In 2016, the British Pain Society investigated how many in the country lived in chronic pain. The result was ‘astonishing,’ according to the organization.
Chronic pain affects around 40 percent of the population. Nearly 15 percent of these individuals might have been suffering from pain that could be described as disabling or severe.
If you are dealing with pain today, then know that you’re not alone. You also now have plenty of options to manage it as well. In some situations, surgery is all it needs. In others, taking your prescribed and OTC medications may do the trick.
You can also consider adjunct therapies to conventional treatments mentioned. One of these is practicing Zen meditation.
What Is Zen Meditation?
There are many schools of thought or philosophies regarding meditation, which means no method is created equal, even if the goals of each can overlap.
Zen meditation, in particular, is an ancient concept of mindfulness that began over 2,000 years ago. It is also usually rooted in the Buddhist teachings as Gautama Buddha is believed to have started Zen meditation when he sat under a banyan tree for seven weeks until he achieved enlightenment.
Unlike other types of meditations, Zen allows wandering thoughts to rise instead of suppressing them, but the discipline teaches the person to learn to observe these thoughts and then let them go. This way, the individual can learn to dig deeper into the root causes of their misery and tackle them straight on.
You can learn more about this practice by enrolling in a Zen meditation course. It can run for weeks, taught by a Zen master who may have been practicing it for decades. Note that these classes accept only a few students at a time. Thus, if you want to gain knowledge now, grab a spot quickly.
How Can Zen Meditation Alleviate Pain
Many studies associate improved pain sensitivity and Zen meditation. These include a series of published papers by the University of Montreal.
In 2009, the researchers experimented to know how Zen meditators feel pain compared to those who don’t practice the discipline. They applied a computer-controlled heating plate to the participants with temperatures at varying degrees. The maximum temp was 53 degrees, and none of the subjects tolerated that.
However, Zen meditators tolerated pain more effectively even when they’re not meditating than non-meditators. In fact, their pain intensity decreased by 18 percent.
The researchers partly attributed the lower pain sensitivity to slow breathing. Meditators breathed at 12 breaths per minute compared to 15 breaths per 60 seconds of non-meditators. Slow breathing helps their body relax, decreasing stress and giving the individual more control over their emotions and sensations.
But another study from the same university added another explanation. According to it, Zen meditation may change the structure of the brain, making it thicker.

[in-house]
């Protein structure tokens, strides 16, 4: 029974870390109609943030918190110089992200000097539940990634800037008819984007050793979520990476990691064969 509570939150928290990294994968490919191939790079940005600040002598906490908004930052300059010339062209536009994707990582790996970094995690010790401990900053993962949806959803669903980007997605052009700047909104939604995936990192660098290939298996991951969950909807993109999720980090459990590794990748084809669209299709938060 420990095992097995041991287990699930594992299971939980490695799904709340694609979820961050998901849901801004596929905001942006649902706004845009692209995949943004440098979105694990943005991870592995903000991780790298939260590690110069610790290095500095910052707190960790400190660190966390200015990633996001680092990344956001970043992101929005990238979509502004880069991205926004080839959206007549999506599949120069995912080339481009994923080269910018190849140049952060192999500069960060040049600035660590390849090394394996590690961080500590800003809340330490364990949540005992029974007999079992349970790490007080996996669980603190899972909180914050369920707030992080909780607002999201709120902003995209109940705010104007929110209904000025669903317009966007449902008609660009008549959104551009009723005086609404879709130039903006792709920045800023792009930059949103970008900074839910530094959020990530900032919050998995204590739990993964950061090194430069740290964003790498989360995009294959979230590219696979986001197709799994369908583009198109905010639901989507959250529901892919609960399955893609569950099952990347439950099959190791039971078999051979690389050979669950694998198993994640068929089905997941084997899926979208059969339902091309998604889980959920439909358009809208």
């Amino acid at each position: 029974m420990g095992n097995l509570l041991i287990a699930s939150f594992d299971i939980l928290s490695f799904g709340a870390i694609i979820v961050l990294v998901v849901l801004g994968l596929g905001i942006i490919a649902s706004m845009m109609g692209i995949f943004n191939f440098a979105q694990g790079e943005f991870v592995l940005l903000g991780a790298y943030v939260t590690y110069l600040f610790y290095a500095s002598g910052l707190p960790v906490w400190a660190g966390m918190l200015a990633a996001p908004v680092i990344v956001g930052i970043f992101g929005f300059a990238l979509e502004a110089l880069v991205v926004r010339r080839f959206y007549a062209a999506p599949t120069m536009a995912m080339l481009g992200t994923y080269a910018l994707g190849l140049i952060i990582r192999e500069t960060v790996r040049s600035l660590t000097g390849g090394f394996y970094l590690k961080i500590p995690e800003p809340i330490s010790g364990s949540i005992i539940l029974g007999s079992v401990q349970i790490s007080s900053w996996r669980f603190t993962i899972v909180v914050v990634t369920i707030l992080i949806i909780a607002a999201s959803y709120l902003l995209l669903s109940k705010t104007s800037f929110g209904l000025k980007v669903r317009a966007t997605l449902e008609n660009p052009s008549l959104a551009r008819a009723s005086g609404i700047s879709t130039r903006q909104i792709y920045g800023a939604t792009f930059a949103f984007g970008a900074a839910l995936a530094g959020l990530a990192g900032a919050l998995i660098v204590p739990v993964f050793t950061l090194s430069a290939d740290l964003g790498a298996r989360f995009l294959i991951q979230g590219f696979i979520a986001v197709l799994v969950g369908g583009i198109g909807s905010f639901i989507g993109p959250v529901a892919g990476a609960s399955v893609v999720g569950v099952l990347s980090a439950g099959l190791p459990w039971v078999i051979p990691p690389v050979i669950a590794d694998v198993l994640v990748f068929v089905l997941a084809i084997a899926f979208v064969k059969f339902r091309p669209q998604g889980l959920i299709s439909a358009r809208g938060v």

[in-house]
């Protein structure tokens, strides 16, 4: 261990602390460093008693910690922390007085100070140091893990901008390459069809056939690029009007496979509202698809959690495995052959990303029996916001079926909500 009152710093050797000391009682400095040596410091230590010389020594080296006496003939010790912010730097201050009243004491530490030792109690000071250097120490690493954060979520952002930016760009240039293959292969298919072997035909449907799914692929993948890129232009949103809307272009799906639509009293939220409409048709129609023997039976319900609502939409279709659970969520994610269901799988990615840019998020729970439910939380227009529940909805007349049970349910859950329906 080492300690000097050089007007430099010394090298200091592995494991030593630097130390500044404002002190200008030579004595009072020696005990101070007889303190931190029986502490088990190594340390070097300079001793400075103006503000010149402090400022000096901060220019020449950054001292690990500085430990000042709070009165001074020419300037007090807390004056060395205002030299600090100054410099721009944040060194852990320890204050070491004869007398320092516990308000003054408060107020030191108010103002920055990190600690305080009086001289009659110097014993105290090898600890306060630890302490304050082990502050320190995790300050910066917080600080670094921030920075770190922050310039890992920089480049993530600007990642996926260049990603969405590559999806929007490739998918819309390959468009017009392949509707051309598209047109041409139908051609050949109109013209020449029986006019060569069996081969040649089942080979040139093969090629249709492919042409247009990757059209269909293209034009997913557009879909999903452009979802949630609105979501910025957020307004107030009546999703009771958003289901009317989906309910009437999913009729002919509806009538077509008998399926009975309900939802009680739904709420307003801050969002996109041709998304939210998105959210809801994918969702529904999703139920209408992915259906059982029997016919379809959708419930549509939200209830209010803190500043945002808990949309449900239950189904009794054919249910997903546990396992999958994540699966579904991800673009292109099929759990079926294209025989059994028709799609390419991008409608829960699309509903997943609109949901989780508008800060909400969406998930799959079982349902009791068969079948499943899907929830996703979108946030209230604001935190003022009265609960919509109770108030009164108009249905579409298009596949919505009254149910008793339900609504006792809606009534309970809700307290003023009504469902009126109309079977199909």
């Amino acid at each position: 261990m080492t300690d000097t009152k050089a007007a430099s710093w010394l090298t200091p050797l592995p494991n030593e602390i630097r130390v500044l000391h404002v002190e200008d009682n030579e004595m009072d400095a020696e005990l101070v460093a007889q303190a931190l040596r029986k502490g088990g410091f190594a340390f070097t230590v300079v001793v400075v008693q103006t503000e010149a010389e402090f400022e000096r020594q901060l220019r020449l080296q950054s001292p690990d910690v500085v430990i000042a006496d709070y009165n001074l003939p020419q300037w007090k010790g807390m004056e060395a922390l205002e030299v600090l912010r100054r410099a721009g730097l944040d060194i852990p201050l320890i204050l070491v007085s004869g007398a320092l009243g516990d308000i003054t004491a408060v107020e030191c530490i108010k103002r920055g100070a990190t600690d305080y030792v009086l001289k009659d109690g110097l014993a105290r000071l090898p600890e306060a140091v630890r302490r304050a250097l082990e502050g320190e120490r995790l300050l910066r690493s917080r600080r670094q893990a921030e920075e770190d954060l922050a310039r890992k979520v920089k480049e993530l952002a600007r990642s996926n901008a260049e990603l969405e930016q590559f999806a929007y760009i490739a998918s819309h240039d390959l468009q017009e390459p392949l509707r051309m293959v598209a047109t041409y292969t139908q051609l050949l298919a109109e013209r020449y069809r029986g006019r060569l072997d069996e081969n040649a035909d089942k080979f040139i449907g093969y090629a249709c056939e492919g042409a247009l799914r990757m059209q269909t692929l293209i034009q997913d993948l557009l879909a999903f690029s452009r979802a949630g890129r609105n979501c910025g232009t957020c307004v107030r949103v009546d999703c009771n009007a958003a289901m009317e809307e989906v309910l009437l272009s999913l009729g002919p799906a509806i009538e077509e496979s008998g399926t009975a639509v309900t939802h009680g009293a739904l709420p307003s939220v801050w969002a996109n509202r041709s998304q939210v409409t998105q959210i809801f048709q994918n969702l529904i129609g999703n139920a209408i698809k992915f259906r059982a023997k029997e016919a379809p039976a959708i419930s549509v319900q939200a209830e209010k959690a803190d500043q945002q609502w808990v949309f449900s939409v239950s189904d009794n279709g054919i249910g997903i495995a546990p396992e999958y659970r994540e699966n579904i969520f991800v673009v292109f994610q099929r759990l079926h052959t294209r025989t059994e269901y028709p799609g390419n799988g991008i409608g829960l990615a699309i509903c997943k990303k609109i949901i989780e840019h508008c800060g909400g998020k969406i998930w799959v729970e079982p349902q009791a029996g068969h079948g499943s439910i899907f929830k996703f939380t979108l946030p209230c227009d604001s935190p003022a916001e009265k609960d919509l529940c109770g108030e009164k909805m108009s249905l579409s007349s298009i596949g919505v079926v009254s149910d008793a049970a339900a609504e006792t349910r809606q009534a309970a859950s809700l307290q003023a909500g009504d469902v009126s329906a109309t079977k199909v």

The following year, the same team released a paper that revealed those who practiced Zen seemed to have a thicker gray matter (cortical thickness).
Across the years, many types of research linked the decrease in gray matter to chronic pain. In fact, a 2009 study in the Journal of Neuroscience shared that the decline of this region of the brain doesn’t cause but could be a consequence of chronic pain.
According to the researchers, this is because this brain area regulates pain sensitivity. Practicing Zen, therefore, may help prevent or delay the decreasing grey matter thickness and, in turn, lower one’s perception of pain.
Do Zen Meditators Escape Pain?
The answer is no, according to the University of Montreal researchers. In fact, when they performed the experiment involving the heat plates, the magnetic resonance imaging (MRI) results showed that participants could perceive it.
However, their minds didn’t spend too much time on the sensation. The practice might have trained their brains on recognizing and processing pain, making these steps a lot shorter.
The researchers said that the brain of these Zen meditators processed pain in the areas of the brain that regulate reasoning, memory, and appraisal. Further, the communication between the pain receptor of the brain and the prefrontal cortex declined.
The study of pain might suggest that people who practice Zen meditation can still feel pain (as the rest of the human beings!). However, their minds don’t end up dwelling on it, which helps them cope and manage pain better than those who don’t meditate.
Zen meditation might not be the cure you’re looking for, for your chronic pain. But these studies show that it is certainly worth exploring.